GZERO Media logo

Sweden In Pieces

Sweden In Pieces

In Sweden’s national elections over the weekend, the anti-EU, anti-immigrant Sweden Democrats continued their political rise, while the main center-left and center-right blocs suffered. Full tallies are here, but here are three quick thoughts on what this election tells us about the shifting political winds in Europe:


Right wing populism can thrive even where the economy is strong.

Explanations for the rise of populist, anti-establishment politics often look at income inequality, slow economic growth, or weak social safety nets. Sweden has none of those problems. The economy is growing faster than the EU average, and its society is among the most equal in Europe. Unemployment is low, the government runs a budget surplus, and social services are expansive. So what’s going on? Well, the government’s generosity is, in fact, precisely the reason for the backlash against foreigners. When the government does so much for a society, the question of who gets to belong to that society can become controversial very easily.

In recent years, Sweden has accepted more migrants per capita than just about any other EU country (see graphic below). And because Swedish policies give huge benefits to migrants while also (because of strong unions) making it difficult for them to find jobs, the Sweden Democrats have ably made the case to many voters that refugees are scarfing down a disproportionate share of the country’s generous social benefits without integrating or paying their way.

Sweden’s experience points to an uncomfortable question that voices on the right are posing in some of Europe’s most prosperous democracies: can a generous welfare state continue to coexist with liberal immigration policies?

But Sweden's election is about something more than immigration.

The leading losers in this election were the top establishment parties. Yes, the governing center-left Social Democrats came in first, but they rang up their worst performance in more than 100 years, costing them 12 spots in the 349-seat legislature. The center-right Moderates who lead the opposition, meanwhile, lost 14 seats.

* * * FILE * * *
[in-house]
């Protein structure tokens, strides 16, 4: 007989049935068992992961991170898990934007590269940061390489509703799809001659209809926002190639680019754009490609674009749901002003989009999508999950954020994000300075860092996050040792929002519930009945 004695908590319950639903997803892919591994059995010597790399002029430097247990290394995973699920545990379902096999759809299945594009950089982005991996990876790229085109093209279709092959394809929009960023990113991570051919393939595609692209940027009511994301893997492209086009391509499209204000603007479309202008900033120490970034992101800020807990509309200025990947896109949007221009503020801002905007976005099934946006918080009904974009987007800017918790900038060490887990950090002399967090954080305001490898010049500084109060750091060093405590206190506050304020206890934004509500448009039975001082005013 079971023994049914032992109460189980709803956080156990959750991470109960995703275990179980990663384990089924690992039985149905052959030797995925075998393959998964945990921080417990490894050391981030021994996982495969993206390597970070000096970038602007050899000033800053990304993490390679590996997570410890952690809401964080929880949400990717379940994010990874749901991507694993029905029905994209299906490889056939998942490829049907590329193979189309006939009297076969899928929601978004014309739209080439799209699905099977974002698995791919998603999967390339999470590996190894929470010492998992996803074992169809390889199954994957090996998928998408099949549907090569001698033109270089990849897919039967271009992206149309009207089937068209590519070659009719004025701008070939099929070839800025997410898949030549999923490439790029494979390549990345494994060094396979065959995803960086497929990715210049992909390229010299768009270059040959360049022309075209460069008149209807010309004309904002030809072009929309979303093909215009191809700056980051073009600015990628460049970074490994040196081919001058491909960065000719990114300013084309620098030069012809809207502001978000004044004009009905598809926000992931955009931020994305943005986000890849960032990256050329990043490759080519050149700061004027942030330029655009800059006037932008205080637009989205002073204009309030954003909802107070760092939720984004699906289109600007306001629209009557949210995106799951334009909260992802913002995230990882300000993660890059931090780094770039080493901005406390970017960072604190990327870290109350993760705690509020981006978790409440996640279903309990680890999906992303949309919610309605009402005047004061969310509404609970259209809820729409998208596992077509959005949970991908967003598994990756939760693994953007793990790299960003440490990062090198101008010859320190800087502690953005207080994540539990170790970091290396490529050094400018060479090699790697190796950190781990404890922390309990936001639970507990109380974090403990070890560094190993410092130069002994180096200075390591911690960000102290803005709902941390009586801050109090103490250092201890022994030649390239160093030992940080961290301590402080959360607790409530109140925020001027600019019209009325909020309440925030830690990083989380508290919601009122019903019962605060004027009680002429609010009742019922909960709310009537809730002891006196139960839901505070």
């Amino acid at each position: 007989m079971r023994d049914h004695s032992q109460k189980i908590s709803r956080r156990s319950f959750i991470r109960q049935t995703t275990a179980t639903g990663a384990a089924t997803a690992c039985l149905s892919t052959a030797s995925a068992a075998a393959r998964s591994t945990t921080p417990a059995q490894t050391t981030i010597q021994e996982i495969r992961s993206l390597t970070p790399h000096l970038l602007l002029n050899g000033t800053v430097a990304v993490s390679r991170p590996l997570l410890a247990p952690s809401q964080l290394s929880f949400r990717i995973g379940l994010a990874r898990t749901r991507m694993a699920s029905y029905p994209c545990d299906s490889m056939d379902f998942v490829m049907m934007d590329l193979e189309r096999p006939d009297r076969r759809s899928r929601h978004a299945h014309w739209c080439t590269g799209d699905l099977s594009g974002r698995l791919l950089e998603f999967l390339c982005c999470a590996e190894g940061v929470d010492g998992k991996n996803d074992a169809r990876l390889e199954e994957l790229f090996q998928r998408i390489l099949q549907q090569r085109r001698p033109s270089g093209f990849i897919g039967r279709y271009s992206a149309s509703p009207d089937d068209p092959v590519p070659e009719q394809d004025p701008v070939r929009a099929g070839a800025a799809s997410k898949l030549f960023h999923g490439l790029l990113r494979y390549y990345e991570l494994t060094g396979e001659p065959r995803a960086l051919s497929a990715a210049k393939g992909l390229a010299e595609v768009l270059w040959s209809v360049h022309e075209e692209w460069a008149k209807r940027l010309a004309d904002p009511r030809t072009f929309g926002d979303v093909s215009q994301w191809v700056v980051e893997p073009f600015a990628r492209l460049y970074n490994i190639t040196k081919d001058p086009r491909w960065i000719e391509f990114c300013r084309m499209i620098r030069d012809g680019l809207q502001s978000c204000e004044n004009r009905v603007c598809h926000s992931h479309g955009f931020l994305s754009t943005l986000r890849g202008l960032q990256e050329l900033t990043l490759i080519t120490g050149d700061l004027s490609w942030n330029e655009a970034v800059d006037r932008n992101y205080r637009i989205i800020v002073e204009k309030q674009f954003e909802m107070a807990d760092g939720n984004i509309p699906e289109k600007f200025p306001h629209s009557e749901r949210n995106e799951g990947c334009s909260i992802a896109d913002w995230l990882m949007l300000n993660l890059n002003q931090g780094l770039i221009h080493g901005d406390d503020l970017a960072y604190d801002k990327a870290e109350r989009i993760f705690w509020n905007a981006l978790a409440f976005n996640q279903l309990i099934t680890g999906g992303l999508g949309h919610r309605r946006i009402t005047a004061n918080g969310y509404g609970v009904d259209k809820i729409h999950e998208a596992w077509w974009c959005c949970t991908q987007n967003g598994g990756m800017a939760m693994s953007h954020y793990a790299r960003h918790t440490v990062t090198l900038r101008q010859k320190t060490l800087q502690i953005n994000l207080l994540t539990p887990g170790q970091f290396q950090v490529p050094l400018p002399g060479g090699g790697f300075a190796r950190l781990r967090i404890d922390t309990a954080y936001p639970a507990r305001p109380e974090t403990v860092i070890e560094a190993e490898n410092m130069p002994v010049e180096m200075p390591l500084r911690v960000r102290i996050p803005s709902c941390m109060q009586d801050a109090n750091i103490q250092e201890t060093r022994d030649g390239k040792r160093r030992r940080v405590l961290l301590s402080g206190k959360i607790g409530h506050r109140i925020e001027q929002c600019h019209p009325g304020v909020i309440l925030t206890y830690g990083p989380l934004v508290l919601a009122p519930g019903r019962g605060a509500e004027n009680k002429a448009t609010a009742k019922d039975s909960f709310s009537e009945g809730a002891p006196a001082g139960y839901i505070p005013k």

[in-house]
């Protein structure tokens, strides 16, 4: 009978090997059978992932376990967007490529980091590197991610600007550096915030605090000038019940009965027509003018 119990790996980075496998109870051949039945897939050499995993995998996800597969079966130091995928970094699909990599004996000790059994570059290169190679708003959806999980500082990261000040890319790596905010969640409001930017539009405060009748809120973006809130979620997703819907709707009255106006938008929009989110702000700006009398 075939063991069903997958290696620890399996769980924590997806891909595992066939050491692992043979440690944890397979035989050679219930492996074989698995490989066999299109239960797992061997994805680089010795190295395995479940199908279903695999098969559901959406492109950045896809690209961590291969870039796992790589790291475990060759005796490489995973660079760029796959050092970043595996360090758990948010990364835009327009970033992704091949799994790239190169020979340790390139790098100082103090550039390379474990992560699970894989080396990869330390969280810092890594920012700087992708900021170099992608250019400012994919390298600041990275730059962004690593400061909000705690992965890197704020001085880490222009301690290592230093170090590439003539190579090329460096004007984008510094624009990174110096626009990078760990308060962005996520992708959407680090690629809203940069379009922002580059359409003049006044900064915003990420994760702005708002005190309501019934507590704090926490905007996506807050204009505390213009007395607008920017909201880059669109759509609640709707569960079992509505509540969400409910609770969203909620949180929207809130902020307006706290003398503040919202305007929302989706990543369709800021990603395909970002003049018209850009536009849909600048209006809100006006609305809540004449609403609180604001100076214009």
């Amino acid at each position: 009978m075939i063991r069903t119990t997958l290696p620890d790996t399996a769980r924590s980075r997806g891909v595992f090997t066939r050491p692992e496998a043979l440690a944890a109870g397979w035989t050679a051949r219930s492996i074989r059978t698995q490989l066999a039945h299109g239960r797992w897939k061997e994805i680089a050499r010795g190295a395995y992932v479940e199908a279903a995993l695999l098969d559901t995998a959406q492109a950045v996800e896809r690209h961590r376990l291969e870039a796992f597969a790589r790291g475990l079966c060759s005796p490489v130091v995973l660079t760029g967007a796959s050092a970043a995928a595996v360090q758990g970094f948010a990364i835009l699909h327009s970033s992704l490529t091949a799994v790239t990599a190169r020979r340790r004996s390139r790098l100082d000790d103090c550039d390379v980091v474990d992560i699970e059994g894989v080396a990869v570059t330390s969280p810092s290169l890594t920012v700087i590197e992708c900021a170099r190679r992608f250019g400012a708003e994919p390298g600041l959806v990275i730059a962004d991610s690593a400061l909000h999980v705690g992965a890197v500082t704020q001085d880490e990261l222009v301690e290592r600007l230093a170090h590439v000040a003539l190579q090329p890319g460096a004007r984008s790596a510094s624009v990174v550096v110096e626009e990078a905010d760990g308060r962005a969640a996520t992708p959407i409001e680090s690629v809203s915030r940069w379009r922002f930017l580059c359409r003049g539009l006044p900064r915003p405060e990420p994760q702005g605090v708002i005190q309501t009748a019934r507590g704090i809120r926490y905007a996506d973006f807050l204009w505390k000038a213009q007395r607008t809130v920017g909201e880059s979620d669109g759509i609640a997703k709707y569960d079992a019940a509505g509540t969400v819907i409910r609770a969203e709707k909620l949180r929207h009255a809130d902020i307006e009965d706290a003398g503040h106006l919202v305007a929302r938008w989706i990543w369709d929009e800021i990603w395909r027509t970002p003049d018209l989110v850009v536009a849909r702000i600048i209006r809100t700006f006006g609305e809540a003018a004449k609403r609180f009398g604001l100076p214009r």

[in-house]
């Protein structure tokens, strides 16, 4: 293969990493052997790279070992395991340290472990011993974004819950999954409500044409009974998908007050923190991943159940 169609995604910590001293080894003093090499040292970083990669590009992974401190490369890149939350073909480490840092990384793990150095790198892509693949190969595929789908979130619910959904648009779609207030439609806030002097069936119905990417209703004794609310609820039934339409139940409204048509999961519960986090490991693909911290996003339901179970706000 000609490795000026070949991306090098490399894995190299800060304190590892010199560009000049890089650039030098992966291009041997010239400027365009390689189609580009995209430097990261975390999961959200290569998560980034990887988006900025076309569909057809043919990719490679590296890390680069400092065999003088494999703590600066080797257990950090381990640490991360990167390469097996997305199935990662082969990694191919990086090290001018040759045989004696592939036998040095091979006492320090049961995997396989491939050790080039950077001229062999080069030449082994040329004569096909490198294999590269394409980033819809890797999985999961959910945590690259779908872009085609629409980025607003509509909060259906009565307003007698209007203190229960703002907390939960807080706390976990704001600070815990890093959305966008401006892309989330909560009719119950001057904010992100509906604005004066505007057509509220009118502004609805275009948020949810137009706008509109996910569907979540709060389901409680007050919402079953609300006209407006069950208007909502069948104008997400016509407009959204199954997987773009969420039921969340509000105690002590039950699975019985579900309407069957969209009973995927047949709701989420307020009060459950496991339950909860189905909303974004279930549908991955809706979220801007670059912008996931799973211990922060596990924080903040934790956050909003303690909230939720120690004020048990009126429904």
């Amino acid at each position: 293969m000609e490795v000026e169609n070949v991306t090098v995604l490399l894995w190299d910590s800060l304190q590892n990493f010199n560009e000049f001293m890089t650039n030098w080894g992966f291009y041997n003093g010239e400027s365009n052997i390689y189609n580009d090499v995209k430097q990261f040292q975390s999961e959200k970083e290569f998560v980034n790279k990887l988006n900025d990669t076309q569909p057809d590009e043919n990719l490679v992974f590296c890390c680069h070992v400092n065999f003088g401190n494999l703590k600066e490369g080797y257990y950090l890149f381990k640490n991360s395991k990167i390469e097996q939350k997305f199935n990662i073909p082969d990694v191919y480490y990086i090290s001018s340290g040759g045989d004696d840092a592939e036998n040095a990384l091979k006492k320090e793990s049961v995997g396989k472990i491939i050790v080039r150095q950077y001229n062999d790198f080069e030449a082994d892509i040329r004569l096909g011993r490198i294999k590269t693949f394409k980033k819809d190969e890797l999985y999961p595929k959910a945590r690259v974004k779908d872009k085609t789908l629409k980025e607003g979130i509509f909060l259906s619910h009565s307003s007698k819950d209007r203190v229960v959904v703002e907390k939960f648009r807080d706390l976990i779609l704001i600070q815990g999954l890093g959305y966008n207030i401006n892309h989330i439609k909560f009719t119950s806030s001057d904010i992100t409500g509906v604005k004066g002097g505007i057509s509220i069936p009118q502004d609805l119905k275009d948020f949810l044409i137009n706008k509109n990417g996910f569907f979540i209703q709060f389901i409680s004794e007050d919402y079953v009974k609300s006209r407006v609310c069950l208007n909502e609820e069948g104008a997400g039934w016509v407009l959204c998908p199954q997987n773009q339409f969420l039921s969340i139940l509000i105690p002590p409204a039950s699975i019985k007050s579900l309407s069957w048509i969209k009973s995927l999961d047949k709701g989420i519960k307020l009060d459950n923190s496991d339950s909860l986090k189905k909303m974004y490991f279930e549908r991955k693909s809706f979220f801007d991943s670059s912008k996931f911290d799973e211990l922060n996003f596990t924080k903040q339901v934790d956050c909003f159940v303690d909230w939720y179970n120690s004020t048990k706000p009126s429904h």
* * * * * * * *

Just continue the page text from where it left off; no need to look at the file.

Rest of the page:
But while the anti-immigration Sweden Democrats picked up 13 seats, an increase of 16 seats went to the socialist-leaning Left Party (+7 seats) and the centrist Centre Party (+9), neither of which campaigned against immigrants. Both actually proposed better ways to integrate immigrants.

So while the rise of the anti-immigrant, euroskeptic far-right is one story, Sweden’s election falls into a broader narrative that we’ve seen in elections in France, Germany, and Italy—as well as further afield in Mexico and Pakistan—in the past 18 months: leading establishment parties and traditional party blocs are fading fast.

There are no good options to form a government.

As of this writing, the three party center-left bloc (led by the Social Democrats) has a razor-thin margin over the center-right bloc of four parties, led by the Moderates. Both blocs are far short of a majority, and overseas vote tallies could affect the final count. It will probably take weeks to form a government, as neither of the two main blocs wants to work with the Sweden Democrats, but they will also have a hard time burying decades-old disagreements. While it’s nearly impossible to imagine the center-left working with Sweden Democrats, a more interesting choice awaits the center-right Moderates. Party leader Ulf Kristersson says he won’t reach out to them. But will he change his mind if inviting that party to join his bloc is the only way he can form a government?